On the first Tuesday of September, George Whitfield Jr. pulled his car onto the property in Hampton Township, Pa., belonging to Ben Roethlisberger, the excommunicated Steelers quarterback who was beginning a monthlong stint during which he was forbidden contact with his team. A quarterback guru from Southern California, Whitfield was armed with all of the accoutrements for his stay in Pittsburgh -- clothes, footballs, whiteboards, markers, easels, video equipment -- but none of it could fully prepare him for the circumstances. Six months earlier Roethlisberger had been accused of sexual assault for the second time in a year, and the city of Pittsburgh was still reeling in the aftermath. While Roethlisberger was not charged in either instance, NFL commissioner Roger Goodell suspended him for the first six games of the season for violating the league's personal-conduct policy (a punishment Goodell later reduced to four), and Roethlisberger's status as a local hero had been compromised. Rasmussen Reports, a media company more often linked to politics than pro sports, conducted a telephone poll of Pennsylvanians in the spring and found that only 24% viewed Roethlisberger favorably.
Once inside the house Whitfield found Roethlisberger gathering his equipment for their workout -- a Steelers helmet, shoulder pads -- but both men were distracted by the chatter coming from the television. The hosts on ESPN's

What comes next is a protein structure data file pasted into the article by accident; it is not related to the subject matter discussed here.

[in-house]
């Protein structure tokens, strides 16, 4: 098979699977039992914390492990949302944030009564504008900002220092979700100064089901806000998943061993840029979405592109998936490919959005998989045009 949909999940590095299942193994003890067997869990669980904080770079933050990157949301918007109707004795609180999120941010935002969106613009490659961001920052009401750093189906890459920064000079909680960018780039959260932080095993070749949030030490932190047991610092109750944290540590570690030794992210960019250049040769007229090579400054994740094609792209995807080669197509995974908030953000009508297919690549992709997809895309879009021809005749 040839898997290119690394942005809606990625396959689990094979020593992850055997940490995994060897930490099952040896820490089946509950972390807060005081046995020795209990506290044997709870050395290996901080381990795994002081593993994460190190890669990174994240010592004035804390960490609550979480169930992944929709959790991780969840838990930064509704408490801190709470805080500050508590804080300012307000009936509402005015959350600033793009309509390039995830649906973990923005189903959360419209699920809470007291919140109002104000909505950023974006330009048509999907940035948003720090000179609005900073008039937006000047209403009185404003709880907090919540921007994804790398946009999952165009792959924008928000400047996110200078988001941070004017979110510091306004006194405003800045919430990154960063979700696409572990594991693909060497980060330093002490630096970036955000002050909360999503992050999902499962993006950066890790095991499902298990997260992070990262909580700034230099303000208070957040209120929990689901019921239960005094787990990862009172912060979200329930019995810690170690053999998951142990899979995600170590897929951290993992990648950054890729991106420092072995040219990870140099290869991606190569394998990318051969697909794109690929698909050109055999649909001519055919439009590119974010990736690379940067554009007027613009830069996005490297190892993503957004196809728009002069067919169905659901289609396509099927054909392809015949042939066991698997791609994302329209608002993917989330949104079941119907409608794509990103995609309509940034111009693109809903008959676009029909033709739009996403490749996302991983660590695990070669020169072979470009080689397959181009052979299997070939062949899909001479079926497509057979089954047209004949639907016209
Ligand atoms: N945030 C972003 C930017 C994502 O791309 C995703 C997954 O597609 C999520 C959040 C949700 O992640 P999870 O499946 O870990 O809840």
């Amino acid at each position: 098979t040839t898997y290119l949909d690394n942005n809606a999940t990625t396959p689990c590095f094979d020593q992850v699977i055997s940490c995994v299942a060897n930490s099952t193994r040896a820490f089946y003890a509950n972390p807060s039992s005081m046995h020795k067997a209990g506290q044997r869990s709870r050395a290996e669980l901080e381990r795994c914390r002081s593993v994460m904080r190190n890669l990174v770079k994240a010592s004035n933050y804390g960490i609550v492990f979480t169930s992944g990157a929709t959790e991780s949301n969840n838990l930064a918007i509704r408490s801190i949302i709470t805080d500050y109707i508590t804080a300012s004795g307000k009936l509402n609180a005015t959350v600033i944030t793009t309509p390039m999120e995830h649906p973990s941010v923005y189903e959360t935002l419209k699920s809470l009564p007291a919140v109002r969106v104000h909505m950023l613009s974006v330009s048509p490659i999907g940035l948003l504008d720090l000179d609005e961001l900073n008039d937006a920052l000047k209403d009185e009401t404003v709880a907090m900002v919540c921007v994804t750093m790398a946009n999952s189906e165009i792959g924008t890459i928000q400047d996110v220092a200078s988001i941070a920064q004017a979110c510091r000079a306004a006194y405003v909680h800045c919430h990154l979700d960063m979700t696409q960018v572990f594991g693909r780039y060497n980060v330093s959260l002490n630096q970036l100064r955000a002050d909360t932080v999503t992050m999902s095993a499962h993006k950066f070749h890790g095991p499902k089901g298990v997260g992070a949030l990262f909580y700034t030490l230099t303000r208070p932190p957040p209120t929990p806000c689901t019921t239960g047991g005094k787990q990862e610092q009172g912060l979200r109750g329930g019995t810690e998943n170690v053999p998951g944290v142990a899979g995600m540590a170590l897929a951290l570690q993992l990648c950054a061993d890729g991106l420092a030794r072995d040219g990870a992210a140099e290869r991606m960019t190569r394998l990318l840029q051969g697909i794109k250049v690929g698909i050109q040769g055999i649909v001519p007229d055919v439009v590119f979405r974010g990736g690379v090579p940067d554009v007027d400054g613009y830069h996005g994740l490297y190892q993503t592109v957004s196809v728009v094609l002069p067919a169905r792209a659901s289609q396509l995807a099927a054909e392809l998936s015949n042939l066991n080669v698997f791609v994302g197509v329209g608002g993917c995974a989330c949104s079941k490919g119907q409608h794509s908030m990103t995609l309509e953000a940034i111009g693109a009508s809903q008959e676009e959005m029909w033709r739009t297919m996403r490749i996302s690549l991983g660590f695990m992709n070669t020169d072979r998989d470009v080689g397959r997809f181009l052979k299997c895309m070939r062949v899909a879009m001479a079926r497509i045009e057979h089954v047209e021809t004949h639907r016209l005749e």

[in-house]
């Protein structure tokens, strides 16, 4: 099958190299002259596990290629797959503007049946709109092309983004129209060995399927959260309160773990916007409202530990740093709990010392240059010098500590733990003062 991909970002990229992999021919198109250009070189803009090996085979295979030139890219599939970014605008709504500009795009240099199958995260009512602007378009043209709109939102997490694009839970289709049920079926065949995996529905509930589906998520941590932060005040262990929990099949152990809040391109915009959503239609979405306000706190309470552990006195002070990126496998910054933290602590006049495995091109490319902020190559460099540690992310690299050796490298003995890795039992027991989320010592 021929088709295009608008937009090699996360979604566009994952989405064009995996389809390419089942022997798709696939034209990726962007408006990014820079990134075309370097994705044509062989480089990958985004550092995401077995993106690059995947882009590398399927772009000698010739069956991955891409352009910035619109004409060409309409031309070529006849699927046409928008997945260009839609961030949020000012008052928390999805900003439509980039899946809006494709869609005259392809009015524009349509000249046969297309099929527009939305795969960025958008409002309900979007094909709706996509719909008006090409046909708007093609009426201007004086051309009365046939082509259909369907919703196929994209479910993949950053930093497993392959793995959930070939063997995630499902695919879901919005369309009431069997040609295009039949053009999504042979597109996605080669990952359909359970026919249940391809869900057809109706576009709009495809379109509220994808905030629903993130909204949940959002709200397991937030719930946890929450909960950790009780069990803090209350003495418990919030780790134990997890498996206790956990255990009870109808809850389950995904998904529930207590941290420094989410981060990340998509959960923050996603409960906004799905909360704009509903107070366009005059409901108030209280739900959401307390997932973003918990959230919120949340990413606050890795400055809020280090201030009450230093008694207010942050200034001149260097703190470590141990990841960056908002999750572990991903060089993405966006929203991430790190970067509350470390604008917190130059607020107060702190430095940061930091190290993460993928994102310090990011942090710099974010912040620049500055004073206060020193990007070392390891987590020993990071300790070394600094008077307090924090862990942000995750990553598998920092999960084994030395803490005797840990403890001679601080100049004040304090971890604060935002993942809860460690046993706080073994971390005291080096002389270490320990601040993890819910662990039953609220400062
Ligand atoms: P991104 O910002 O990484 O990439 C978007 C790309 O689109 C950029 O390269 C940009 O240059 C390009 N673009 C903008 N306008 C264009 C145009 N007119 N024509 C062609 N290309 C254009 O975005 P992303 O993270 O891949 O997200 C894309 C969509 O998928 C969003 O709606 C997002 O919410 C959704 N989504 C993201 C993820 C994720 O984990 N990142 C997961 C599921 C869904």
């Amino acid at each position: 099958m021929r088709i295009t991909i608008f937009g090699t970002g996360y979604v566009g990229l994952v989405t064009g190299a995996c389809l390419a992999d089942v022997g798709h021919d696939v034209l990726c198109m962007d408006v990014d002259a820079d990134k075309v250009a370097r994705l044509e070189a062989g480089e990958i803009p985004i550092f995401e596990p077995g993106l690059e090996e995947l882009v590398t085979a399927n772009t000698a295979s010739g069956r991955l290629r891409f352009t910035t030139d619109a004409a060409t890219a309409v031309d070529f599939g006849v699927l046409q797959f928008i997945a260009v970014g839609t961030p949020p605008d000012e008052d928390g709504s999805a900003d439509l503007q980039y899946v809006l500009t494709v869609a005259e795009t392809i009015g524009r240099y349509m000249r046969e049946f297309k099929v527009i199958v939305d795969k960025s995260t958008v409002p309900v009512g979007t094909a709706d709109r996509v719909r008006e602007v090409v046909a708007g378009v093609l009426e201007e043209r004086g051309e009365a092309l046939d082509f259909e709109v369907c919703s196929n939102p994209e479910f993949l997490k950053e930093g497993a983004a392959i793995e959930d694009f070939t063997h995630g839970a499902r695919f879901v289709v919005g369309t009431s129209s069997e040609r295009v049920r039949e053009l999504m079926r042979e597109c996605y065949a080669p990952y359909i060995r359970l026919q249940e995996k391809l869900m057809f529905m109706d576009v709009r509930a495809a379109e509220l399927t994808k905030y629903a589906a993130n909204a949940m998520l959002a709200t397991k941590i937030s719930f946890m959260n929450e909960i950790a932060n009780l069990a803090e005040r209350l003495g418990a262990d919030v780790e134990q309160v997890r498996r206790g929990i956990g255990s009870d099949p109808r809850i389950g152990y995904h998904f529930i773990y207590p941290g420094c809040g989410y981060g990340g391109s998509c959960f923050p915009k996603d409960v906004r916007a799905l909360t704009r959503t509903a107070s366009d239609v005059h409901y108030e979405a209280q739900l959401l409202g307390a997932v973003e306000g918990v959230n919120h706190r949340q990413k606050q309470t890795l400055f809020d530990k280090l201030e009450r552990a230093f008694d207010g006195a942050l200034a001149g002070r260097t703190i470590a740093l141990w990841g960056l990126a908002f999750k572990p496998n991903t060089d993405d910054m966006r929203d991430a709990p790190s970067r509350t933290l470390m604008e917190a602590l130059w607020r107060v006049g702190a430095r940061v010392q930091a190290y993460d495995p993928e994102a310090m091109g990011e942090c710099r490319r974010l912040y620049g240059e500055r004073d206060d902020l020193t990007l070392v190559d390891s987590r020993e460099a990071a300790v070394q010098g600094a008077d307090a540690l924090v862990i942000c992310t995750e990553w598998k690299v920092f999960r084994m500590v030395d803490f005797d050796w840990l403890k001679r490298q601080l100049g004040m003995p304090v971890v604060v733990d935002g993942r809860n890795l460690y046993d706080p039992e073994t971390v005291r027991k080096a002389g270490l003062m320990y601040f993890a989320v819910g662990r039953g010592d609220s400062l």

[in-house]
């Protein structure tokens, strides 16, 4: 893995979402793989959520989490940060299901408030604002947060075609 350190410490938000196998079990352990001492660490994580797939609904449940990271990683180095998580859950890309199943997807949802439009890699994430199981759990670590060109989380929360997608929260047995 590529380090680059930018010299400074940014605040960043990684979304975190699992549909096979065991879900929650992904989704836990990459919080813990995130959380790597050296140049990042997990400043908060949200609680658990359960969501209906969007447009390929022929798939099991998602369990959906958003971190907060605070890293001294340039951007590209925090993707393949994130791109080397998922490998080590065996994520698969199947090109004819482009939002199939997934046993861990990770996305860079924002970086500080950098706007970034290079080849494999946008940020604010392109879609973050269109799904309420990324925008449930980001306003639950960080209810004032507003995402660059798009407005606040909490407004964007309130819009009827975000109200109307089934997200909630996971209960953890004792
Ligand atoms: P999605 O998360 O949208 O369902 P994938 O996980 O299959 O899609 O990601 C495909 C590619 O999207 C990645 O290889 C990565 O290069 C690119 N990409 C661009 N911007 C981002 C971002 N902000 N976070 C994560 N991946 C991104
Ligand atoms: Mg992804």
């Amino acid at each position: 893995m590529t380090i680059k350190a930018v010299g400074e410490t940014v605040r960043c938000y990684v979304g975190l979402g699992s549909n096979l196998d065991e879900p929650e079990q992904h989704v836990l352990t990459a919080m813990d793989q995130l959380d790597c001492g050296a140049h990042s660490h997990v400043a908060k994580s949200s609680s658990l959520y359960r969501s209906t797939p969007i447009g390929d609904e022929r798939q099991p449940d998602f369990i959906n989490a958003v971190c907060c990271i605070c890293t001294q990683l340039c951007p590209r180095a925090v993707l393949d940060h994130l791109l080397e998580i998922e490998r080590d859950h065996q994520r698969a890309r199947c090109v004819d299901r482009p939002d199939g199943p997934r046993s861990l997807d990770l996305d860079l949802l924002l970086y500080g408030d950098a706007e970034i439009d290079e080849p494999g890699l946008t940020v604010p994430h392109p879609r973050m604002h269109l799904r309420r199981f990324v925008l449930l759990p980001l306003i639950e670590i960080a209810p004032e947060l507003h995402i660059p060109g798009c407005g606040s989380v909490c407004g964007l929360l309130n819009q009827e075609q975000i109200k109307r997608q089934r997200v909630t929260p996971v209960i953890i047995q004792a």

"It was weird," Whitfield remembers. "I now had this perspective on what it must be like to be famous and revered and, to some extent, polarizing."
Whitfield recalls watching Roethlisberger as the quarterback's life was being parsed on the airwaves. Roethlisberger listened to the commentary, then shrugged. "I put myself in this situation," he told Whitfield, before heading out into the late afternoon and, really, into the unknown. "You ready?"
For most of the dozen games he played in 2010, plus two in the postseason, Roethlisberger, 28, answered his own question, helping to lead the Steelers to a 12-4 record, the AFC North title and their third Super Bowl appearance in six years. The numbers tell one story: Roethlisberger threw 17 touchdown passes and five interceptions and went 9-3 in those dozen regular-season games. His 58-yard strike to Antonio Brown set up the game-winning score in the playoff win against the Ravens, and his two clutch completions for first downs in the final minutes sealed the victory over the Jets in the AFC title game.